The Quartic polynomial starts at Line 34. a4x4 + a3x3 + a2x2 + a1x + a0 = 0. It is programmed in the form (((a4x + a3)x + a2)x + a1)x + a0 = 0. The constants a4 to a0 are entered into the financial registers n, i, PV, PMT and FV. These can be used as normal registers. Zero is stored for each missing function term. A guess for x is entered and GTO 00, R/S starts the Newton Solver.

  • At Line 03 enter GTO 34.
  • To solve x4 - 5x2 + 4 = 0, enter 1 into n, 0 into i, -5 into PV, 0 into PMT and 4 into FV.
  • Suitable guesses are -3, -1.3, 1.3 and 3.
  • GTO 00, R/S.
  • The four roots are -2. -1, 1 and 2.

Polynomials can also be solved on the HP-12C as cash-flows.

HP-12C parallel resistance

I used the standard R=1/(1/R1+1/R2) formula which takes 7 program lines and any number of entries in sequence. The first result, for R1 and R2 in parallel, is pushed onto stack level y when a third R3 entry is made. The program is then repeated, etc.

  • GTO 52 R1 ENTER R2 R/S to start, then R3 R/S if needed.
  • A 10 and a 20 ohm resistor are connected in parallel.
  • 10 ENTER 20 R/S = 6.6667 ohms.
  • Adding another 30 ohm resistor in parallel, 30 R/S = 5.4545 ohms, etc.

Entering a negative second resistance gives a resistance to add in parallel with the first resistance so that the combination equals the second resistance. For example 10 Enter 6.6667 CHS R/S CHS = 20.

Harmonic mean

  • Use the parallel resistance calculation.
  • Multiply the result by the number of entries.
  • For a harmonic mean from 1 to 6: 1 ENTER 2 R/S, 3 R/S, 4 R/S, 5 R/S, 6 R/S.
  • The result = 0.4082 and the number of entries = 6.
  • The Harmonic mean = 0.4082 X 6 = 2.4490.

The harmonic mean is used to average rates. For example a trip was 10 km at 100 km/h. A second trip was 20 km at 60 km/h, which is also two 10 km trips at 60 km/h. The average speed of 3 trips of the same distance was 3 x 1/(1/100 + 1/60 + 1/60) = 69.23 km/h.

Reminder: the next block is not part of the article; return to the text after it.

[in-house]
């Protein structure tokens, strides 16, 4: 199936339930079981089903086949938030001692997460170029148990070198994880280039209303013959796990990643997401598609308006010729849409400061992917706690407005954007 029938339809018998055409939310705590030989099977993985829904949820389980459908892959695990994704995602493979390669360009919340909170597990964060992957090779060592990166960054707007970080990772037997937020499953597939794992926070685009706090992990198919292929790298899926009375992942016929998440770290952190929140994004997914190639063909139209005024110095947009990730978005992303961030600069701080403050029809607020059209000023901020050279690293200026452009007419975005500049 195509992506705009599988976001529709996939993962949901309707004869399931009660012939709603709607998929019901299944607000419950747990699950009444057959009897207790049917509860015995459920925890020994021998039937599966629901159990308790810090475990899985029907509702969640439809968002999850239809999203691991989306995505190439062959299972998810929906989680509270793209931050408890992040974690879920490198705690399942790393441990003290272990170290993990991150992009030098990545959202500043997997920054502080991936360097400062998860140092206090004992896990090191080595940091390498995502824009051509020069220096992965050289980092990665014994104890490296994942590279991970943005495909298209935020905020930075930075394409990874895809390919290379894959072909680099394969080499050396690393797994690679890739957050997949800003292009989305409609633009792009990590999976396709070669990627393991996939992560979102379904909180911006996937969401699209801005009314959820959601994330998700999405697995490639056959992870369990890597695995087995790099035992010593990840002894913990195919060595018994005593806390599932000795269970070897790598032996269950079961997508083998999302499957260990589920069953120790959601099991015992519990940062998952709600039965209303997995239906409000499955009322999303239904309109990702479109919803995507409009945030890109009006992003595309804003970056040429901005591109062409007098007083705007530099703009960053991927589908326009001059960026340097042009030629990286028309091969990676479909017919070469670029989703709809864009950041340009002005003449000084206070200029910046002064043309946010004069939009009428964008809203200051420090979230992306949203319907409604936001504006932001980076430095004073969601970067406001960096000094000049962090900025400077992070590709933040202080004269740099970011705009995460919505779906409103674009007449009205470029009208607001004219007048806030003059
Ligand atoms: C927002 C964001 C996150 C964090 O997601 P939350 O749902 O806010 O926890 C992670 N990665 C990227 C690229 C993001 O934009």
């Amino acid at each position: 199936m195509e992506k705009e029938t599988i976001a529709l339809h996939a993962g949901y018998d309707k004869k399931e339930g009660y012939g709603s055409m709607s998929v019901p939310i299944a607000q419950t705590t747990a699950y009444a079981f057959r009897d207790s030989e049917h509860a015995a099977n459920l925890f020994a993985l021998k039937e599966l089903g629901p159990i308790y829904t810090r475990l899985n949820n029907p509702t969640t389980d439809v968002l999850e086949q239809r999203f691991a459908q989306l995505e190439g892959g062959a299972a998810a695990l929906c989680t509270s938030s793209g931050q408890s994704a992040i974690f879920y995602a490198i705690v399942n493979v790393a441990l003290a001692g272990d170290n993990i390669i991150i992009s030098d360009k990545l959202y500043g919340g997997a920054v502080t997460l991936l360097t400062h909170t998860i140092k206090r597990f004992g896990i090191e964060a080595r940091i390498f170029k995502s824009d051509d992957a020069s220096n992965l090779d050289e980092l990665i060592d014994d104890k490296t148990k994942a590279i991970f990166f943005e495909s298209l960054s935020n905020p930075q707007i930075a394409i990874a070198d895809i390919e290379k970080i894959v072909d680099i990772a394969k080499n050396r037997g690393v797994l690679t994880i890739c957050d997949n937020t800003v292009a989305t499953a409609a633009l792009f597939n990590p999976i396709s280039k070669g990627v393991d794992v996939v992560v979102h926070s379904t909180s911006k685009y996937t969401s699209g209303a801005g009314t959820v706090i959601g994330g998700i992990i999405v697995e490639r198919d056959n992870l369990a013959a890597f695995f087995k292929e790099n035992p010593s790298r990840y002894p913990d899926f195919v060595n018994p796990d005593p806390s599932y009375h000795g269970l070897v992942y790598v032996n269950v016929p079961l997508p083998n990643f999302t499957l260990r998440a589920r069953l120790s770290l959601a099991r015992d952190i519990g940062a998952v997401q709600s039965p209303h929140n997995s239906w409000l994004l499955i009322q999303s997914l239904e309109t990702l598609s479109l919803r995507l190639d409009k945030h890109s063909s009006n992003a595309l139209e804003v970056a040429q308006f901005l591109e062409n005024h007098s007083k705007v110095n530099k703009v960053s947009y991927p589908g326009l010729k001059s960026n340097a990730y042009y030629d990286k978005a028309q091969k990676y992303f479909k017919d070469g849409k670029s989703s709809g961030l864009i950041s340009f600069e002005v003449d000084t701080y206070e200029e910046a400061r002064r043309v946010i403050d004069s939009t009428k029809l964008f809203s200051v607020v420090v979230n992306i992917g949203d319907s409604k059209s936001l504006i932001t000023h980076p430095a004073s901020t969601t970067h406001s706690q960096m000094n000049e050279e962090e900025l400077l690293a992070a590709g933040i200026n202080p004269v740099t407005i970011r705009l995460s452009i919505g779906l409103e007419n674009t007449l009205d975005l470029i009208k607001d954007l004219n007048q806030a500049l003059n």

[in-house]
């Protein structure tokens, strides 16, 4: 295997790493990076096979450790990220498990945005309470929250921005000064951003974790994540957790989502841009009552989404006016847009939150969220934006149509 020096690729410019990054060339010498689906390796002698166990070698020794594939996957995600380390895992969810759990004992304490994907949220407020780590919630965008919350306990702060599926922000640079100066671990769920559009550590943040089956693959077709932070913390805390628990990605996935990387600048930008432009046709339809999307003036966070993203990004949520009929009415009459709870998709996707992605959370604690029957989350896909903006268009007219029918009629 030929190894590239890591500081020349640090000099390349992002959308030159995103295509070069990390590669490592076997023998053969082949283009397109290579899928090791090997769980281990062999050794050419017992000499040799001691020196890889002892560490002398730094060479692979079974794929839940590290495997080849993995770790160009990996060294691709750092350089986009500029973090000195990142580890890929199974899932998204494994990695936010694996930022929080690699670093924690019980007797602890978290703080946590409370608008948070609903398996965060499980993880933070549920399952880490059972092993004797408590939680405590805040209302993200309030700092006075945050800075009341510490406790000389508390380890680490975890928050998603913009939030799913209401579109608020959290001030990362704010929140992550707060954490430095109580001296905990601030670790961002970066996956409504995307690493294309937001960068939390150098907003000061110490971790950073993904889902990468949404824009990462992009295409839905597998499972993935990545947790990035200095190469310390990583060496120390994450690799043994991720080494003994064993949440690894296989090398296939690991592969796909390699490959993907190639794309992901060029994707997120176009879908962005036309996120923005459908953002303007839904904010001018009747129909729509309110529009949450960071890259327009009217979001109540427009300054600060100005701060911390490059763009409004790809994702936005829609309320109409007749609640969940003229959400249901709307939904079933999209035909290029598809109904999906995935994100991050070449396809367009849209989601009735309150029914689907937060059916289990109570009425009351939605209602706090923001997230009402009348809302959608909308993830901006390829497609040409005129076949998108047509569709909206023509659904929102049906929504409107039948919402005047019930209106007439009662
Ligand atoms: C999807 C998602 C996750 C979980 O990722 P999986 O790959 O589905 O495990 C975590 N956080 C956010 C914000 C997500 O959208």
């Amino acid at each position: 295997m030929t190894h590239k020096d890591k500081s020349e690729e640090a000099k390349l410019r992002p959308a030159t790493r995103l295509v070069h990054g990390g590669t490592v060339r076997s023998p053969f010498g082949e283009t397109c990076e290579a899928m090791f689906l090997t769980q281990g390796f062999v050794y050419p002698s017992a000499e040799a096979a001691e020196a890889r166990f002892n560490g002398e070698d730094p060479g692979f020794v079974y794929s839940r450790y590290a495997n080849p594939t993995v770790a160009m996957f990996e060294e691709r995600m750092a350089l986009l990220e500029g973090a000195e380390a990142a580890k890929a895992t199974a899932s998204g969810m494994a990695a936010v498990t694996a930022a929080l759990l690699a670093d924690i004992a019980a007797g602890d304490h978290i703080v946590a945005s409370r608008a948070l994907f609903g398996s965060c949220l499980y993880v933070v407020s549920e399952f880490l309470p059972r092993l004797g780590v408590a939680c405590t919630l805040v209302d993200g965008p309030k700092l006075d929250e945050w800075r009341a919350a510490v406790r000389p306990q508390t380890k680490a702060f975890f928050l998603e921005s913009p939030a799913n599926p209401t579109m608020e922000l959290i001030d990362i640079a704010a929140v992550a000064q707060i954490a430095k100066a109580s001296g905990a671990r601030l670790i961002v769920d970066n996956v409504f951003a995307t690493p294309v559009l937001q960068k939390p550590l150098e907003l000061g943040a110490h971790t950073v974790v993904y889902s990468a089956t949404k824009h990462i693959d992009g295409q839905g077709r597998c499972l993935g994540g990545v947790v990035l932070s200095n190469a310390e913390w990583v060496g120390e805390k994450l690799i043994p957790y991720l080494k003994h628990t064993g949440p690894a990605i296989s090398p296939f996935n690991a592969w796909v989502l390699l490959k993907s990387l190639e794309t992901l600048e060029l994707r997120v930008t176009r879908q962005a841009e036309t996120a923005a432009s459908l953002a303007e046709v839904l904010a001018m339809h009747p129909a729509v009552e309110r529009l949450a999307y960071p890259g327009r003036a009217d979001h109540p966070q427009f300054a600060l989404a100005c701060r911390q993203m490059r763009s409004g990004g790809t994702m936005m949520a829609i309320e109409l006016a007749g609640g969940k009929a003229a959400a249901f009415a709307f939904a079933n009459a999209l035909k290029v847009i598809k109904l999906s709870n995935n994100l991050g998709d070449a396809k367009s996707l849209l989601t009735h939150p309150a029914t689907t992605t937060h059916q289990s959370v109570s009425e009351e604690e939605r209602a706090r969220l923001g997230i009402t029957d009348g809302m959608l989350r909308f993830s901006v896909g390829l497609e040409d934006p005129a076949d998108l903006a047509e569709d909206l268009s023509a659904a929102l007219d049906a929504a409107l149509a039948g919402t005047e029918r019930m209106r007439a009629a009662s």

GTO 52 100 ENTER 60 R/S to start, then 60 R/S. The harmonic mean = 23.08 x 3 km/h = 69.23 km/h.

Geometric mean

  • GTO 58, R/S, to clear the statistics registers, then x1, R/S, x2, R/S, for a geometric mean.
  • Repeat x3, R/S etc., for further entries.
  • The current geometric mean is progressively displayed when R/S is pressed.
  • For 1 to 6, the Geometric mean = 2.9938.

A geometric mean might be used for numbers which cover a wide range, or are exponentially related. Comparing the mean diameter of the earth at 12,742,000 m to the diameter of a silicon atom at 2.22-10 m generates a geometric mean = √(1.27427 x 2.22-10) = 0.0532 m = 53.2 mm. This is close to the 52.4 mm diameter of a Snooker ball.

GTO 58 R/S 1.2742 EXX 7 R/S 2.22 EEX CHS 10 R/S. The geometric mean = 53.2 mm.

My simple interpretation is that the number of silicon atoms that can pack into the volume of a 53.2 mm diameter ball is the same as the number of 53.2 mm diameter balls that can pack into a volume the size of the Earth.